hide Matching Documents

The documents where this entity occurs most often are shown below. Click on a document to open it.

Document Max. Freq Min. Freq
Harper's Encyclopedia of United States History (ed. Benson Lossing) 200 0 Browse Search
George P. Rowell and Company's American Newspaper Directory containing accurate lists of all the newspapers and periodicals published in the United States and territories, and the dominion of Canada, and British Colonies of North America, together with a description of the towns and cities in which they are published: description of towns and cities. (ed. George P. Rowell and company) 112 0 Browse Search
Frederick H. Dyer, Compendium of the War of the Rebellion: Regimental Histories 54 0 Browse Search
Hon. J. L. M. Curry , LL.D., William Robertson Garrett , A. M. , Ph.D., Confederate Military History, a library of Confederate States Military History: Volume 1.1, Legal Justification of the South in secession, The South as a factor in the territorial expansion of the United States (ed. Clement Anselm Evans) 30 0 Browse Search
Ulysses S. Grant, Personal Memoirs of U. S. Grant 28 0 Browse Search
Robert Lewis Dabney, Life and Commands of Lieutenand- General Thomas J. Jackson 26 0 Browse Search
Colonel William Preston Johnston, The Life of General Albert Sidney Johnston : His Service in the Armies of the United States, the Republic of Texas, and the Confederate States. 26 0 Browse Search
Robert Underwood Johnson, Clarence Clough Buell, Battles and Leaders of the Civil War. Volume 3. 22 0 Browse Search
General James Longstreet, From Manassas to Appomattox 20 0 Browse Search
Rebellion Record: a Diary of American Events: Documents and Narratives, Volume 7. (ed. Frank Moore) 20 0 Browse Search
View all matching documents...

Browsing named entities in Brig.-Gen. Bradley T. Johnson, Confederate Military History, a library of Confederate States Military History: Volume 2.1, Maryland (ed. Clement Anselm Evans). You can also browse the collection for Ohio (United States) or search for Ohio (United States) in all documents.

Your search returned 3 results in 3 document sections:

Brig.-Gen. Bradley T. Johnson, Confederate Military History, a library of Confederate States Military History: Volume 2.1, Maryland (ed. Clement Anselm Evans), Chapter 2: Maryland's First patriotic movement in 1861. (search)
k, reoccupied and repossessed that property of Virginia which she had ceded to the Union for the common welfare and mutual benefit of all the States, East and West, North and South. Now that it was being diverted to the injury of part and the exclusive use of one section, Virginia resumed the control of her ancient territory. Had she had the power, she would have had the right to resume possession, control and sovereignty of all the six States she had ceded to the Union, northwest of the Ohio river. But, alas, her own children, born of her blood and bred of her loins, were foremost in striking at the heart and life of their mother. The Northwest was the most ardent in suppressing the rebellion, the forerunner of which had been independence from the British nation and the right of self-government for the English in America, and had breathed into their nostrils the breath of Statehood. With the defiance of old Virginia, went that of North Carolina, Tennessee, Kentucky and Missouri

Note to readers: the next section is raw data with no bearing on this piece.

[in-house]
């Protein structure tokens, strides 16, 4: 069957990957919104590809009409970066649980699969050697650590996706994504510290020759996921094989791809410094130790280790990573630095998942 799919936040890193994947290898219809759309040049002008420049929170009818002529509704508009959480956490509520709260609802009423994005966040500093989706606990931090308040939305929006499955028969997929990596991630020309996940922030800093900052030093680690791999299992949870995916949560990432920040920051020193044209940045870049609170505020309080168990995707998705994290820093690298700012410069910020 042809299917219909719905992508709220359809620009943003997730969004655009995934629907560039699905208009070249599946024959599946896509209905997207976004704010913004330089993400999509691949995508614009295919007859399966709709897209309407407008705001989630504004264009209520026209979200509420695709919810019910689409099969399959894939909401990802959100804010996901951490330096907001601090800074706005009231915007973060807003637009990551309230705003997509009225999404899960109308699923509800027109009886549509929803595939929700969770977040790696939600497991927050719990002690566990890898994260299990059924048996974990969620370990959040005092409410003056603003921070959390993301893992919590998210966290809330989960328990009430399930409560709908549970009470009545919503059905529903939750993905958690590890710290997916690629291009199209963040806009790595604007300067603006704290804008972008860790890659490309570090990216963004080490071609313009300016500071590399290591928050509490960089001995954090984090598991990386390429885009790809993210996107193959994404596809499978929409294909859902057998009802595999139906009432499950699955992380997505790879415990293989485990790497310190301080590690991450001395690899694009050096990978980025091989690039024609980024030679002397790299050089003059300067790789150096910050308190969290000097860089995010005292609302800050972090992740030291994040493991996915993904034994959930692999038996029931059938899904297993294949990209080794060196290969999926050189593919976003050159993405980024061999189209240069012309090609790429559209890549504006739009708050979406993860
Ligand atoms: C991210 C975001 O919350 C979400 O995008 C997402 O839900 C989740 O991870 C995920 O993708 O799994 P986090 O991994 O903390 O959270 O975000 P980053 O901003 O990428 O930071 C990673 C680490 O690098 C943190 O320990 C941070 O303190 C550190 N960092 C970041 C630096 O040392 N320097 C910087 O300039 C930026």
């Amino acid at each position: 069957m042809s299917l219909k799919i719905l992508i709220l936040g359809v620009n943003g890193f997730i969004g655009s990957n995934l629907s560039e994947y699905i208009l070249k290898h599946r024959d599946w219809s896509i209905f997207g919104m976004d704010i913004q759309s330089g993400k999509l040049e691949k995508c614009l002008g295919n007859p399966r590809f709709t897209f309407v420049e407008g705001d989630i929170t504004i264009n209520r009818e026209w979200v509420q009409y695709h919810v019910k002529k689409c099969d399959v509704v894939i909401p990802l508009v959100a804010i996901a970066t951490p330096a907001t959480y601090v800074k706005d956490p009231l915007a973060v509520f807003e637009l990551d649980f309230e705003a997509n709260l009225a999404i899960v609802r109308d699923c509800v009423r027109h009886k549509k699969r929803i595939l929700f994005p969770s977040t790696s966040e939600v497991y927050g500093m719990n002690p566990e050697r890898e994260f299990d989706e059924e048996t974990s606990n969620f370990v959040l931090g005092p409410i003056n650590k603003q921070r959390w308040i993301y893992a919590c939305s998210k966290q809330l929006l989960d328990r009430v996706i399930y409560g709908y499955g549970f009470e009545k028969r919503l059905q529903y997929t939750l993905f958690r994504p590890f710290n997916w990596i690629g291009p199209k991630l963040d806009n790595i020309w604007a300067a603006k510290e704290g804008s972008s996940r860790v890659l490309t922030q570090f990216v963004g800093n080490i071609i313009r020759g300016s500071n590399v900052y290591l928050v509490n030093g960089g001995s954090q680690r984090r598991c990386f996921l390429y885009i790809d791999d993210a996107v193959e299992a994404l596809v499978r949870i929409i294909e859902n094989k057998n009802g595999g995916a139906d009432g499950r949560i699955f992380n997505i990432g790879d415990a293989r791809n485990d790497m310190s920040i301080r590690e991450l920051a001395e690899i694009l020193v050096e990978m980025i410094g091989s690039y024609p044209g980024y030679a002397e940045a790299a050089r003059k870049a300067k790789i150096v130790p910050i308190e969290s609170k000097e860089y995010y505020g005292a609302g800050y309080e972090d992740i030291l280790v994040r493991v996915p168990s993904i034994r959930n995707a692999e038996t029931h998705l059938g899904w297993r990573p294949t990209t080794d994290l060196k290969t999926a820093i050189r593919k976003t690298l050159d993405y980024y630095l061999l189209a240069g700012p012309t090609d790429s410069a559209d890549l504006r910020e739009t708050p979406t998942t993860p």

Brig.-Gen. Bradley T. Johnson, Confederate Military History, a library of Confederate States Military History: Volume 2.1, Maryland (ed. Clement Anselm Evans), Chapter 4: Marylanders enlist, and organize to defend Virginia and the Confederacy. (search)
umber of Marylanders into troops and formed a battalion known as the Second Maryland, or Gilmor's battalion, of which he was commissioned lieutenantcol-onel. He and they operated in the valley of Virginia and rivaled Mosby by their daring exploits behind the enemy's lines and against his supply trains; and in the lower valley, operating against and breaking the Baltimore & Ohio railroad, occupied and kept employed a large body of the enemy's infantry and cavalry from Harper's Ferry to the Ohio river. In December, 1860, South Carolina had sent a recruiting officer to Baltimore, and he enlisted there and sent to Charleston five hundred men who were placed in the Lucas battalion of artillery and Rhett's First South Carolina artillery. They served with fidelity, gallantry and distinction in the defense of Fort Sumter, for a large part of the garrison of that fortress during its bombardment were Marylanders. During the autumn of 1862 seven troops of Marylanders were collected under Li
Brig.-Gen. Bradley T. Johnson, Confederate Military History, a library of Confederate States Military History: Volume 2.1, Maryland (ed. Clement Anselm Evans), Biographical (search)
d for his gentle qualities. He died February 21, 1870, while on a visit to Dr. Frank Donaldson, at Baltimore. His wife, to whom he was married in 1845, then Miss Ellen Irwin, a ruling belle of Baltimore society, still survives him. Major-General Isaac Ridgeway Trimble Major-General Isaac Ridgeway Trimble was born in Culpeper county, Virginia, May 15, 1802. He was graduated at the national military academy in 1822, and was detailed to survey the military road from Washington to the Ohio river, having won distinction at West Point in engineering. In 1832 he resigned from the army, and becoming chief engineer of the Baltimore and Susquehanna railroad, completed that line to York, Pa, in 1837. He was subsequently chief engineer of the Philadelphia, Wilmington & Baltimore and the Boston & Providence railroads, and in 1860 was engaged in large railroad operations in the West Indies. During April, 1861, he was in command of the Baltimore organizations for the defense of the city f